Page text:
Viewpoint: Western juniper expansion: is it a threat to arid northwestern ecosystems?

  title={Viewpoint: Western juniper expansion: is it a threat to arid northwestern ecosystems?},
  author={Alan J. Belsky},
  journal={Journal of Range Management},
  • A. J. Belsky
  • Published 1996
  • Environmental Science
  • Journal of Range Management
Many ranchers, rangeland managers, and range scientists in the Pacific Northwest consider western juniper (Juniperus occidentalis Hook.) to be an invading weed that reduces water infiltration, dries up springs and streams, increases erosion, reduces biodiversity, and reduces the quality and quantity of forage for livestock and wildlife species. Although there is little scientific evidence supporting most of these beliefs, they are currently being used as rationales for controlling juniper on… 
Characteristics of western juniper encroachment into sagebrush communities in central Oregon
Western juniper (Juniperus occidentalis) woodlands in Oregon have expanded four-fold from 600,000 ha in 1930 to > 2.6 million ha, often resulting in the reduction and fragmentation of sagebrush
Recent Juniperus occidentalis (Western Juniper) expansion on a protected site in central Oregon
It is suggested that the role of biological inertia of both anthropogenic and natural means may have had a profound effect on the J. occidentalis ecology of the Horse Ridge Research Natural Area in central Oregon over a 23-year period.
Impacts of western juniper on plant community composition and structure
Western juniper (Juniperus occidentalis Hook.) has been actively invading shrub steppe communities during the past 120 years. The majority of these stands are still in transition, from early open
Relationships Between Western Juniper (Juniperus Occidentalis) and Understory Vegetation
Findings by researchers in other states that western juniper influences plant community structure and productivity, and removal of western junipers might reverse these changes in structure, but also might increase opportunities for invasion of cheatgrass are supported.
Reversing the Woodland Steady State: Vegetation Responses During Restoration of Juniperus-Dominated Grasslands with Chaining and Fire
Junipers (Juniperus spp.) are native woody shrubs that have expanded beyond their normal historical ranges in the western and southwestern United States since the late 1800s (Johnson 1962; Burkhardt
Managing Native Invasive Juniper Species Using Fire1
Junipers (Juniperus spp.) are native woody shrubs that have expanded beyond their normal historical ranges in the western and southwestern United States since the late 1800s. Most ecologists and
Age Structure and Expansion of Piñon-Juniper Woodlands: A Regional Perspective in the Intermountain West
Numerous studies have documented the expansion of woodlands in the Intermountain West; however, few have compared the chronology of expansion for woodlands across different geographic regions or


Causes of Juniper Invasion in Southwestern Idaho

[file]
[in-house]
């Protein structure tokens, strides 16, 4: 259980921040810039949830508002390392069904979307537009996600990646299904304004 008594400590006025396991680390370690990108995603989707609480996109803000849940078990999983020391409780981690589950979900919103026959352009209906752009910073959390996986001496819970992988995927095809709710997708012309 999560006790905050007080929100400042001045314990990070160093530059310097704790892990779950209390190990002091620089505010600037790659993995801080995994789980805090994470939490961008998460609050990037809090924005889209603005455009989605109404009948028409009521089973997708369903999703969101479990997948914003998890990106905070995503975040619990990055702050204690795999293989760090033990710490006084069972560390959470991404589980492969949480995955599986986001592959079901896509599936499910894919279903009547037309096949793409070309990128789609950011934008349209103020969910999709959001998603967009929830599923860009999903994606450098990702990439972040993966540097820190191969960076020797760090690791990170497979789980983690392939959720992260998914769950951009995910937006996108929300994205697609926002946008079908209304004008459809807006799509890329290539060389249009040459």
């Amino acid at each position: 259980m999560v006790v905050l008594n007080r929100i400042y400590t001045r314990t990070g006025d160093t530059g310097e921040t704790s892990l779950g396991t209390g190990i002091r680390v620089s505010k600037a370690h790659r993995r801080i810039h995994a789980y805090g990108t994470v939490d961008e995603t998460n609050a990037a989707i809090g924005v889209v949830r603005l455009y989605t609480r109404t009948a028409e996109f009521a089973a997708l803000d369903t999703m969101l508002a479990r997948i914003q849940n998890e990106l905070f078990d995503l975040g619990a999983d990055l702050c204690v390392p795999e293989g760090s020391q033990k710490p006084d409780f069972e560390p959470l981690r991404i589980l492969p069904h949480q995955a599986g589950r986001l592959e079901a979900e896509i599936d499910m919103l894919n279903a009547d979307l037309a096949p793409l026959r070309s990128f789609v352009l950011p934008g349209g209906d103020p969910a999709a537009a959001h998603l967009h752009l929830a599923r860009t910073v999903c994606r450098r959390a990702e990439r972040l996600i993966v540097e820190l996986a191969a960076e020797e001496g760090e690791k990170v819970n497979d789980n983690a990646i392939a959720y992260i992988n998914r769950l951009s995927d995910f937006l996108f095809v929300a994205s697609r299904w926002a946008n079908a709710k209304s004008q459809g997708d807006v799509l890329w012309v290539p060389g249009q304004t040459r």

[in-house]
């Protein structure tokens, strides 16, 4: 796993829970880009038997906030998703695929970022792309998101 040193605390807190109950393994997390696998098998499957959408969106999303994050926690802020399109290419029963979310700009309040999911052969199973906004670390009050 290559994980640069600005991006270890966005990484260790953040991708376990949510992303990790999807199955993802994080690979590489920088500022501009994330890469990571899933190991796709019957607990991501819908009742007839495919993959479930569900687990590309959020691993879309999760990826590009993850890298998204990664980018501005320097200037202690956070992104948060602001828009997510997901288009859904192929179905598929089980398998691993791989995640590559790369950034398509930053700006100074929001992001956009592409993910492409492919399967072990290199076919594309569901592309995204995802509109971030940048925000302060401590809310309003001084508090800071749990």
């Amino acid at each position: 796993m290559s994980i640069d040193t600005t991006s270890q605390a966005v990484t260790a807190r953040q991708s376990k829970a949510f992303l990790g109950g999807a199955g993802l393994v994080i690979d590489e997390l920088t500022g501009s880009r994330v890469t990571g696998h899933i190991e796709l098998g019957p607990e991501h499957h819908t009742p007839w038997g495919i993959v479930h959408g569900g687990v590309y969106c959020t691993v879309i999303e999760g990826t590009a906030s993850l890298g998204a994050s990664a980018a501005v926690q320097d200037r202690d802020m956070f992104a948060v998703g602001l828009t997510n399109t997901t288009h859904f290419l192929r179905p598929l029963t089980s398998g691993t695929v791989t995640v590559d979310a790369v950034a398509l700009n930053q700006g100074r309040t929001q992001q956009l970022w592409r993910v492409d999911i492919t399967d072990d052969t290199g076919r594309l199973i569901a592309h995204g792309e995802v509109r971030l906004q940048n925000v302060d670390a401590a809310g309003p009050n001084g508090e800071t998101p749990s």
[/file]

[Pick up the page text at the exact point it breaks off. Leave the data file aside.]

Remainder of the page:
Invasion of western juniper into vegetation dominated by mountain big sage- brush and perennial bunchgrass on the Owyhee Plateau of southwest Idaho appears to be directly related to cessation of
Demography and fire history of a western juniper stand.
The age, density, and fire history of western juniper trees growing on range sites of contrasting potentials were investigated and soils of many of these stands appear to be adapted to support communities of big sagebrush (Artemisia tridentata Nutt.)/ bluebunch wheatgrass.
Bird populations in four vegetational types in central Oregon.
A long-term study of birds to obtain baseline population data in relatively undisturbed major plant types was started in Deschutes County, Oregon, in 1971. Four study areas were established. The big
Runoff and erosion in intercanopy zones of pinyon-juniper woodlands
It is suggested that the following hypotheses proposed about runoff and erosion in other semiarid landscapes are also true of pinyon-juniper woodlands:Runoff amounts vary with scale: runoff decreases as the size of the contributing ares increases and provides wore opportunities for infiltration, and infiltration capacity of soils is dynamic.
Plant Succession Following Control of Western Juniper (Juniperus occidentalis) with Picloram
Investigation of dynamics of herbaceous vegetation after control of western juniper trees with picloram pellets emphasized the need for comprehensive manipulation of all components of the vegetation when range improvement is attempted.
Water Yield Improvement Potential by Vegetation Management on Western Rangelands
Increasing water for onsite and offsite uses can be a viable objective for management of certain western rangelands. One approach utilizes water harvesting techniques to increase surface runoff by
Herbage production following tree and shrub removal in the pinyon-juniper type of Arizona.
Herbage production was evaluated after overstory removal from different sites within the pinyon-juniper type. Average annual production varied from 43 to 643 kg/ha before treatment and 715 to 3,703
Runoff and Sediment Yields from Runoff Plots on Chained Pinyon-Juniper Sites in Utah
and 150~cm depths in the woodland is due in part to deeper root penetration by the pinyon and juniper trees. Crested wheatgrass roots are concentrated in the surface 45 cm of soil profile, while
Potential soil erosion of selected habitat types in the high desert region of central Oregon.
The purpose of this study was to investigate ecological land units within the Bear Creek watershed, 65 km east of Bend, Oregon, in terms of their susceptibility to surface water intrusion.
Infiltration and erosion studies on pinyon-juniper conversion sites in Southern Utah.
bleached; however, treated plants reached this stage 3 to 4 weeks earlier than the controls. Although silvex-treated plants were generally lower in miserotoxin than 2,4,5-T-treated plants, the